Water audit

How water-efficient is your school?

Could it do better? A school water audit is one way to find out. Follow the steps below to do your water audit. You could be helping your school save water and money. Plus you’ll learn about water use and conservation, the cost of water and how to manage water for the future.

Set goals

As a class, set some goals for your water audit.

Some goals might be to:

  • learn about how much water your school currently uses
  • find out how many water devices your school has
  • see how efficient your school's water devices are
  • understand how people use water at school and how water-efficient their behaviour is
  • identify how many litres per student per day you could save
  • find which areas of the school might have problems, like leaking taps that waste water.

How much water do we use?

Do you know how much water we use in our everyday lives?

On average, each person in Sydney uses about 200 litres of water a day!

Schools in Greater Sydney use about 7,790 million litres of water a year!

Learn more about water use and conservation.

How much water should we aim to use?

Water-efficient primary schools typically use less than 9 litres/student/day and high schools use less than 12 litres/student/day.

School water use (L/student/day)

Primary school

High school


< 3

< 5

Very low water use (may be due to shared facilities)



Normal / efficient water use



Medium water use



High water use

> 50

> 50

Extremely high water use

Make a plan

Follow these steps to make a plan to do your audit.

  1. Do a risk assessment for your water audit. Think about all the things you’ll do and how you can do them safely.
  2. Form small groups and select a group leader, recorder and reporter.
  3. Gather the things you'll need.
  4. Study your audit area on the school map. As a group, think about what kinds of water devices are in your area and who uses them.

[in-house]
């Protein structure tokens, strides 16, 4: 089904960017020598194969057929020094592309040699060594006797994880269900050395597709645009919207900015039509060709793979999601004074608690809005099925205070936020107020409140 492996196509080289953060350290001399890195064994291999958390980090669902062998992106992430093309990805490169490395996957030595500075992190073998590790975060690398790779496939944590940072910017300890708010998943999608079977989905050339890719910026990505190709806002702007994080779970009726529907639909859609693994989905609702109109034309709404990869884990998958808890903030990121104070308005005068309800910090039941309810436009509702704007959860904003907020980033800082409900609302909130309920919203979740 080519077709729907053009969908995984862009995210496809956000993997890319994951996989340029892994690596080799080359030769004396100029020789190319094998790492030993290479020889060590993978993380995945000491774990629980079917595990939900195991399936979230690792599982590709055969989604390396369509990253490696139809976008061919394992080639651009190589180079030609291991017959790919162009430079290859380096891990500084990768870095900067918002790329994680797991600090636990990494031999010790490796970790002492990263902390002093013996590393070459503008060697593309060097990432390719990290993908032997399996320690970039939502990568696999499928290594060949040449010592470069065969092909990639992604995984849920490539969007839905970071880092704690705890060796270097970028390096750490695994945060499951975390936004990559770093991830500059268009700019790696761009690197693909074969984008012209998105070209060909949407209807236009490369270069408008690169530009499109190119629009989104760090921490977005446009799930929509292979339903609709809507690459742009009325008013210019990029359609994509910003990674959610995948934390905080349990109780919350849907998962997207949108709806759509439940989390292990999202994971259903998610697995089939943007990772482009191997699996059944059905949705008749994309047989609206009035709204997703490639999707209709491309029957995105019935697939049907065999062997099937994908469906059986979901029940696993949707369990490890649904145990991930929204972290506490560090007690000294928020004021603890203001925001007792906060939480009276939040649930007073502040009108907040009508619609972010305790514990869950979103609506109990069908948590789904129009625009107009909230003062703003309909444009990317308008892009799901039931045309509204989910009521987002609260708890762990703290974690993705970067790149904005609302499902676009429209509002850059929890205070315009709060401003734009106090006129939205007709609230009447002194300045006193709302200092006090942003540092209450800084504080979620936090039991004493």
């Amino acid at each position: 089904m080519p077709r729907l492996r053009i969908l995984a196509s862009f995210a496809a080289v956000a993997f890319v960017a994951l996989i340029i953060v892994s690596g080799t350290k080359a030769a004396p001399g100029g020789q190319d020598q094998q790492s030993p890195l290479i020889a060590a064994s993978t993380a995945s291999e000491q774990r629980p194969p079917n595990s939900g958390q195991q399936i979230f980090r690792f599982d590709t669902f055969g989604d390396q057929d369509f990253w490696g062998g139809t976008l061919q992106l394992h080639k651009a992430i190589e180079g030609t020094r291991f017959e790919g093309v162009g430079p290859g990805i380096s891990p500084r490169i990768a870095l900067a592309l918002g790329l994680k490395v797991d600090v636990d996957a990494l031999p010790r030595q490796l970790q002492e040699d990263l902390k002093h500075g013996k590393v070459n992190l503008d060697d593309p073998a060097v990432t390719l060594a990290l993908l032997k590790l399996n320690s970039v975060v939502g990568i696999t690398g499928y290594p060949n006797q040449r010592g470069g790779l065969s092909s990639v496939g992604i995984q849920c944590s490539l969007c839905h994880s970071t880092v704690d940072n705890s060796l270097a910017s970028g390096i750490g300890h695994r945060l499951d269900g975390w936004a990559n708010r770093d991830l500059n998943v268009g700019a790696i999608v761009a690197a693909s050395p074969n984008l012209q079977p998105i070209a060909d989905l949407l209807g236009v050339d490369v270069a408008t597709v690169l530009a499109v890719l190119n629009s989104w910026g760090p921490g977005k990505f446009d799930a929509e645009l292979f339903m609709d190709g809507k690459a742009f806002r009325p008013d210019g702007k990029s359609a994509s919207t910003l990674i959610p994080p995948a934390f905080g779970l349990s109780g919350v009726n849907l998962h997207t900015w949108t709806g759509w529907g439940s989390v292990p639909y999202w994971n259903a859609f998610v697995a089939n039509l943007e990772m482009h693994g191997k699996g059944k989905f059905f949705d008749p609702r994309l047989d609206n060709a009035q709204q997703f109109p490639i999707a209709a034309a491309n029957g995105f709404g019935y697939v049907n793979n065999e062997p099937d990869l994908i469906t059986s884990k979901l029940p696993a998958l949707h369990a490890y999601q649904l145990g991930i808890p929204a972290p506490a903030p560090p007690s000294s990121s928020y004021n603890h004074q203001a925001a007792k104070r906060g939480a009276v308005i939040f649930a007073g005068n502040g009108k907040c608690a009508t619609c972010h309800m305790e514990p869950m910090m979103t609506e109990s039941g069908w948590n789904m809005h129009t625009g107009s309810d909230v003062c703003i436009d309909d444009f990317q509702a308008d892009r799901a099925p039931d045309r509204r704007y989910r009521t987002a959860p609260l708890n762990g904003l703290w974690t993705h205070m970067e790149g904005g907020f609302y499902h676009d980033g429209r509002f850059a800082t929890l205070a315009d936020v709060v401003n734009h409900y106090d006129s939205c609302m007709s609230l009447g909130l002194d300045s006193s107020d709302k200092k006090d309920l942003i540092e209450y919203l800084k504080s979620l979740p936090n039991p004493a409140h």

5. Interview the people who use water.

Things you'll need

You’ll need a school map, a copy of your school’s water bill, a measuring jug, a stopwatch (or phone app), stationery, a clipboard, a camera (or phone camera) and the  Water Audit Recording Sheet (stage 4)

Water audit video

The video is a short and simple guide to doing a water audit and developing your school's water-efficiency plan.

Do the audit

On the day of the audit, follow these steps and your plan to find out how and where your school uses water.

  1. Gather in your group with your plan and your equipment.
  2. Use the Water audit recording sheet (stage 4) to fill in information about the devices in your area using a tally.
  3. For each leaking tap you find (a tap that can’t be turned off properly) hold the measuring jug under the tap and, using the stopwatch or watch, work out how much water is wasted in one minute. Write this information under the table. Put a mark where the leaking device is on the map.
  4. Look at your water bill to find out how much water the school uses every day.
  5. Read your school’s water meter.

Use a measuring jug and timer to work out how and where water is used in your school.

Review findings

After the water audit, return to your classroom and review your data as a whole class.

  1. Add together each group’s tally to get the total number of devices.
  2. Add the leaking devices from each group’s map onto a class map to show where all the leaking devices are.
  3. Calculate how much water could be lost through leaking devices in a year by adding up all the millilitres (mL) of water lost from each group’s Water audit recording sheet (stage 4) using the table below.
  4. Discuss your audit findings (the class total) and ways you can help your school become more water-efficient. Think of ideas to save water. Learn more about water use and conservation at home and school.
  5. Give the information to your principal so that leaking devices can get repaired.

School water lost through leaks






Water lost in one minute

Water lost in one hour (A x 60)

Water lost in 24 hours (B x 24)

Converted to litres        (C / 1000) 

Water lost in a year (D x 365)






Report and monitor

Report your findings

Finish off your water audit report and record your findings. You should be able to:

  • identify if your school is water-efficient
  • recommend actions for water savings improvements by fixing faults and changing behaviour
  • share your findings with teachers, students, cleaners, facilities and maintenance manager, office and finance manager and the principal.

Need help? Learn How to write a scientific report(141 KB).

Do a water audit at home and share your new skills with your family, too.

Monitor the outcomes

Monitor your school water use by regularly checking your water meter.

  • Has your school improved?